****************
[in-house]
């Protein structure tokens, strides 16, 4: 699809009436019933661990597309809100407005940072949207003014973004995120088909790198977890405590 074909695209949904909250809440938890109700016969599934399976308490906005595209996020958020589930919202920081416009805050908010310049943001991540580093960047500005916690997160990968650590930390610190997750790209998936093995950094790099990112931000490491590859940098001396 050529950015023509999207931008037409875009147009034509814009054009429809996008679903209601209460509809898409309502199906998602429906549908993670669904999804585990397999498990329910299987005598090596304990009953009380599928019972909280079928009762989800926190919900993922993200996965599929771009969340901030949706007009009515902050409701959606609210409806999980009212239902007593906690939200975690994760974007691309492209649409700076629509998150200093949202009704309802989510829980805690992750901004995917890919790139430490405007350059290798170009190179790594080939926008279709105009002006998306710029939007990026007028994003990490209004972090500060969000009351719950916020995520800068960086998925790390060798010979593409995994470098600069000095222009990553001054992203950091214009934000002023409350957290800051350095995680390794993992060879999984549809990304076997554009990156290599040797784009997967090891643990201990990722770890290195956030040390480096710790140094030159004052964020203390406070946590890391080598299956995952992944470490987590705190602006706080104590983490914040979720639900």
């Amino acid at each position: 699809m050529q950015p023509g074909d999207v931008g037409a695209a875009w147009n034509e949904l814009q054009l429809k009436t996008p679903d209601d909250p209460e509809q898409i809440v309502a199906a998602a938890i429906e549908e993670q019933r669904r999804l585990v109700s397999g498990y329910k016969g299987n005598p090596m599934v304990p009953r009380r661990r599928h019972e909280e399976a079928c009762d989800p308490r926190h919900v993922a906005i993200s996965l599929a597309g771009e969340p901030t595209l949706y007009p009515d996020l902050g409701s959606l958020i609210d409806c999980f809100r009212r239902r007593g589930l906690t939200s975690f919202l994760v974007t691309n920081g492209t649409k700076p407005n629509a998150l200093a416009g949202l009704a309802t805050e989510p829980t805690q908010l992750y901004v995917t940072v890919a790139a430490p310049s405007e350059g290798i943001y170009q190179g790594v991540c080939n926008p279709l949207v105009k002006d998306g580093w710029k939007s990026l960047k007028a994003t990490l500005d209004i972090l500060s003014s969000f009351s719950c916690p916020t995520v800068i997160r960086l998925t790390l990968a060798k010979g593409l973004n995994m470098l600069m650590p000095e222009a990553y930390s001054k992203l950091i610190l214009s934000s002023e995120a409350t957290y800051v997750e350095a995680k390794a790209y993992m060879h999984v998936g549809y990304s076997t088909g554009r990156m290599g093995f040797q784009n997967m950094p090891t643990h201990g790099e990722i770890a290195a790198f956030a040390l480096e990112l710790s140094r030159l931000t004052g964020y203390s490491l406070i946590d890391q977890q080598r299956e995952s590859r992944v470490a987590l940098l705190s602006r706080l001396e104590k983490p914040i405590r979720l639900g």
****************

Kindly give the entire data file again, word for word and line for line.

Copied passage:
[in-house]
């Protein structure tokens, strides 16, 4: 699809009436019933661990597309809100407005940072949207003014973004995120088909790198977890405590 074909695209949904909250809440938890109700016969599934399976308490906005595209996020958020589930919202920081416009805050908010310049943001991540580093960047500005916690997160990968650590930390610190997750790209998936093995950094790099990112931000490491590859940098001396 050529950015023509999207931008037409875009147009034509814009054009429809996008679903209601209460509809898409309502199906998602429906549908993670669904999804585990397999498990329910299987005598090596304990009953009380599928019972909280079928009762989800926190919900993922993200996965599929771009969340901030949706007009009515902050409701959606609210409806999980009212239902007593906690939200975690994760974007691309492209649409700076629509998150200093949202009704309802989510829980805690992750901004995917890919790139430490405007350059290798170009190179790594080939926008279709105009002006998306710029939007990026007028994003990490209004972090500060969000009351719950916020995520800068960086998925790390060798010979593409995994470098600069000095222009990553001054992203950091214009934000002023409350957290800051350095995680390794993992060879999984549809990304076997554009990156290599040797784009997967090891643990201990990722770890290195956030040390480096710790140094030159004052964020203390406070946590890391080598299956995952992944470490987590705190602006706080104590983490914040979720639900």
């Amino acid at each position: 699809m050529q950015p023509g074909d999207v931008g037409a695209a875009w147009n034509e949904l814009q054009l429809k009436t996008p679903d209601d909250p209460e509809q898409i809440v309502a199906a998602a938890i429906e549908e993670q019933r669904r999804l585990v109700s397999g498990y329910k016969g299987n005598p090596m599934v304990p009953r009380r661990r599928h019972e909280e399976a079928c009762d989800p308490r926190h919900v993922a906005i993200s996965l599929a597309g771009e969340p901030t595209l949706y007009p009515d996020l902050g409701s959606l958020i609210d409806c999980f809100r009212r239902r007593g589930l906690t939200s975690f919202l994760v974007t691309n920081g492209t649409k700076p407005n629509a998150l200093a416009g949202l009704a309802t805050e989510p829980t805690q908010l992750y901004v995917t940072v890919a790139a430490p310049s405007e350059g290798i943001y170009q190179g790594v991540c080939n926008p279709l949207v105009k002006d998306g580093w710029k939007s990026l960047k007028a994003t990490l500005d209004i972090l500060s003014s969000f009351s719950c916690p916020t995520v800068i997160r960086l998925t790390l990968a060798k010979g593409l973004n995994m470098l600069m650590p000095e222009a990553y930390s001054k992203l950091i610190l214009s934000s002023e995120a409350t957290y800051v997750e350095a995680k390794a790209y993992m060879h999984v998936g549809y990304s076997t088909g554009r990156m290599g093995f040797q784009n997967m950094p090891t643990h201990g790099e990722i770890a290195a790198f956030a040390l480096e990112l710790s140094r030159l931000t004052g964020y203390s490491l406070i946590d890391q977890q080598r299956e995952s590859r992944v470490a987590l940098l705190s602006r706080l001396e104590k983490p914040i405590r979720l639900g």